06/02/2014 06:34 pm ET Updated Aug 02, 2014

By Changing India Policy, Nawaz Sharif Can Change Pakistan

The recent Indian elections were keenly observed in neighboring Pakistan. In May 2013, Pakistan had overwhelmingly voted for Nawaz Sharif, the head of the right-wing Pakistan Muslim League (P.M.L.) to become the country's prime minister for a third term while the Indians also voted for a controversial Hindu nationalist leader, Narendra Modi of the Bharatiya Janata Party (B.J.P.), to lead the world's largest democracy. What does a change of guards both in India and Pakistan mean for regional peace in South Asia where the two nuclear armed nations have fought at least three wars?

French journalist Aymeric Janier interviewed me to analyze the future of India-Pakistan relations in the aftermath of the recent Indian elections. Excerpts:

In an unexpected move, the new Indian prime minister, Narendra Modi, invited his Pakistani counterpart, Nawaz Sharif, to his oath-taking ceremony, on Monday, in Delhi. How do you interpret this initiative ?

Narendra Modi has won a historic mandate. The B.J.P. wanted to mark this event with fanfare. It sent invitations to the heads of all neighboring states and governments. Pakistan is too important for India to ignore while extending such invitations to the rest of its neighboring countries. Avoiding Pakistan would have in itself created a big story in the media and immediately depicted Modi as an anti-Pakistan leader.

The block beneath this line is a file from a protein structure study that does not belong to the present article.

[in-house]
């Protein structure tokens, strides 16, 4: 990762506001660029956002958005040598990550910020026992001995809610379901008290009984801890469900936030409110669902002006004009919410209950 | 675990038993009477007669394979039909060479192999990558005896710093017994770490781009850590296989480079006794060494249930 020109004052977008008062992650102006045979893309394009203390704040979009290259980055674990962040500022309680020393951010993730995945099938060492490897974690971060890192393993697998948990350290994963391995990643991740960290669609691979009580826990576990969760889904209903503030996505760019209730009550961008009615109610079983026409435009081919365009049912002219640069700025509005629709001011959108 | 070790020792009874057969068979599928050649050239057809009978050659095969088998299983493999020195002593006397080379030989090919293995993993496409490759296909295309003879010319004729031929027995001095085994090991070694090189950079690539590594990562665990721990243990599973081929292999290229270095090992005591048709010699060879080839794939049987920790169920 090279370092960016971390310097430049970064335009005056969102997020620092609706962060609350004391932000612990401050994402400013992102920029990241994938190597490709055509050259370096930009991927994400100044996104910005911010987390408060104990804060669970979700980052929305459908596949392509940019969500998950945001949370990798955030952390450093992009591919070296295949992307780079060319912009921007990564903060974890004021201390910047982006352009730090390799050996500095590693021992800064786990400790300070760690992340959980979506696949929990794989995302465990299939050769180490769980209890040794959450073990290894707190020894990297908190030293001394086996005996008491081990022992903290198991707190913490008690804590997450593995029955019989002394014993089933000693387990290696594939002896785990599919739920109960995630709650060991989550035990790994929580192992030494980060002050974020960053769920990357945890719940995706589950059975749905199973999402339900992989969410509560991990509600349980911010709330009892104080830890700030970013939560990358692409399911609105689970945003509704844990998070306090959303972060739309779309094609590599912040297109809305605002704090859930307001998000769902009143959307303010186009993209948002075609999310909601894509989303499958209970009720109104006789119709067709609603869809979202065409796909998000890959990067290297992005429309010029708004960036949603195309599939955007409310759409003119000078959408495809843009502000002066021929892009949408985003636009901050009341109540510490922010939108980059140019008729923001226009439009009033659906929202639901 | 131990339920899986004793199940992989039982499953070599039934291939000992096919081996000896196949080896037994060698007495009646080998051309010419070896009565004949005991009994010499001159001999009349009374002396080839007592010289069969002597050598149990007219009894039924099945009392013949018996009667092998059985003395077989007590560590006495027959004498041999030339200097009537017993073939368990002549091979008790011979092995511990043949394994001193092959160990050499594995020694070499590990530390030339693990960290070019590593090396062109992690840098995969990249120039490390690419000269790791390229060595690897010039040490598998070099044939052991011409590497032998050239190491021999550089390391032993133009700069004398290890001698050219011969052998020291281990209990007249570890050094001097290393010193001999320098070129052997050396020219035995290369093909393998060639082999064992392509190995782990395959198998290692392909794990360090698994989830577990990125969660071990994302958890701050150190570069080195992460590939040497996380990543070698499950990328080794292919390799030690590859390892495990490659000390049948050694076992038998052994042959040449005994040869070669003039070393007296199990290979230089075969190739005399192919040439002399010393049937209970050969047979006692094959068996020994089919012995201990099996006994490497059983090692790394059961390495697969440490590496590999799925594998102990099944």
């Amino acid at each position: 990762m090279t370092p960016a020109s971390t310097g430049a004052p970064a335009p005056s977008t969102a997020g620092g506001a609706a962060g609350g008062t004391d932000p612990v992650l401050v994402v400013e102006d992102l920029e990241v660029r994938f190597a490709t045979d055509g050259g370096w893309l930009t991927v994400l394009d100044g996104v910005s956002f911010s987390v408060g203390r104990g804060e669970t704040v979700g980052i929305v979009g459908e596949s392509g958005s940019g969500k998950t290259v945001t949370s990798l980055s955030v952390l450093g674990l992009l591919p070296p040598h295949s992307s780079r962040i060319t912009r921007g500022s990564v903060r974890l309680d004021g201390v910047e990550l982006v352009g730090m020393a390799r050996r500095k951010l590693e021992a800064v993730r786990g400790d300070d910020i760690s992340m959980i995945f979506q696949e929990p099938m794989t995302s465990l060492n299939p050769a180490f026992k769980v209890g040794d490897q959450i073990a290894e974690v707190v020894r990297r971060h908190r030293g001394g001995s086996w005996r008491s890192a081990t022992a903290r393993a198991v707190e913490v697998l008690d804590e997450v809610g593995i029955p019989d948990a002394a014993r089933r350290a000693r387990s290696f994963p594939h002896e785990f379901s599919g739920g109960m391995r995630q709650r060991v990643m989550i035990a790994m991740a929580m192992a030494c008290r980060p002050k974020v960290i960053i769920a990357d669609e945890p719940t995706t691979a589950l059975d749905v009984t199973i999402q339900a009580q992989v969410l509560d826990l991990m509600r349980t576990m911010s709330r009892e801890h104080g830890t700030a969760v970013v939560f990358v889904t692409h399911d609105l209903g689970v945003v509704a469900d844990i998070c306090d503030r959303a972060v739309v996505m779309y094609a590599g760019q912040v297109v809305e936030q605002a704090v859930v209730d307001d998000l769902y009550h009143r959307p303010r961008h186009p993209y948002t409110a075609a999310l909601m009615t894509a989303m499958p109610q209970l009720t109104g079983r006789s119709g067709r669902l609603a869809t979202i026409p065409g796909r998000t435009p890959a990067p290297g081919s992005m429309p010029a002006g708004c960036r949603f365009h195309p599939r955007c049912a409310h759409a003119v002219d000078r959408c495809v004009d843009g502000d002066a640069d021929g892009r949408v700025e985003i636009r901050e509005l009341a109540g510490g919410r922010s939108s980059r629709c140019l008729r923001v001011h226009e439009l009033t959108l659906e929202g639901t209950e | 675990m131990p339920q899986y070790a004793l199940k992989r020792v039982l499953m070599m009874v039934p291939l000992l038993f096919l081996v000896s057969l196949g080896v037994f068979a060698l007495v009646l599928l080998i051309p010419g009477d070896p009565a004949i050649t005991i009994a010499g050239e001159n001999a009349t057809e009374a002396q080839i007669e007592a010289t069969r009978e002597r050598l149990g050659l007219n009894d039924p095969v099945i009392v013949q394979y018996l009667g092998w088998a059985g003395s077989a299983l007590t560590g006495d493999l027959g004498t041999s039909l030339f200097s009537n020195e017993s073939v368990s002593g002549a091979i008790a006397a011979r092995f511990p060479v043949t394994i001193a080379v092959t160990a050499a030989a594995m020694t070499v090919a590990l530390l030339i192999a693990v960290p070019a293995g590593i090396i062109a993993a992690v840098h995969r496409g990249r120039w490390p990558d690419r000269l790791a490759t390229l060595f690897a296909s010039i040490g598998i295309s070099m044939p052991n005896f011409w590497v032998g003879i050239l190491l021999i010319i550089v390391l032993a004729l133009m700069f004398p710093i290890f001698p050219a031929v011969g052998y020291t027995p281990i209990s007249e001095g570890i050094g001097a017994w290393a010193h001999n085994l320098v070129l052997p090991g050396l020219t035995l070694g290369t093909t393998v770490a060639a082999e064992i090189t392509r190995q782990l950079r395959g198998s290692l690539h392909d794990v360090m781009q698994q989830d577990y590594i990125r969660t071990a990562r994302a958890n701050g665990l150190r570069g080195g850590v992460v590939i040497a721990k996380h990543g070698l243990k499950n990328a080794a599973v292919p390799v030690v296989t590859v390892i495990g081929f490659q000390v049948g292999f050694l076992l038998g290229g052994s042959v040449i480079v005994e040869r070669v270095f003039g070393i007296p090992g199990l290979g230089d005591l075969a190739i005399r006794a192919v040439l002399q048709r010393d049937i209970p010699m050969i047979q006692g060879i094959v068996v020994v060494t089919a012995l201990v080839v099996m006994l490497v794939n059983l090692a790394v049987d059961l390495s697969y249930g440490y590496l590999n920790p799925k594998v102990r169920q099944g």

Can Modi, who regularly presents himself as a "Hindu nationalist," fulfill the hope of a rapprochement with Pakistan?

Historically, the B.J.P. has had better relations with Pakistan. However, this is not the 1990s when the Indian Prime Minister Atal Bihari Vajpayee, also from the B.J.P, visited Lahore and signed the Lahore Declaration with Prime Minister Nawaz Sharif. Today, India and Pakistan have serious tensions on regional security issues. India wants Pakistan to be more transparent in terms of dealing with the issue of Islamic terrorist groups such as the Lashkar-e-Taiba (LeT) which was blamed for the Mumbai attacks. The Indian people would expect Modi to guard their country from future terrorist attacks such as the one in Mumbai. On the other hand, Pakistan, unlike the 1990s, is today more nervous and insecure about India's increasing role in Afghanistan or its alleged support for the Baloch separatists nationalists in Balochistan province. Both countries deny each other's allegations which shows they are not willing to make any concessions on these critical topics that have generated so much distrust among the two nations.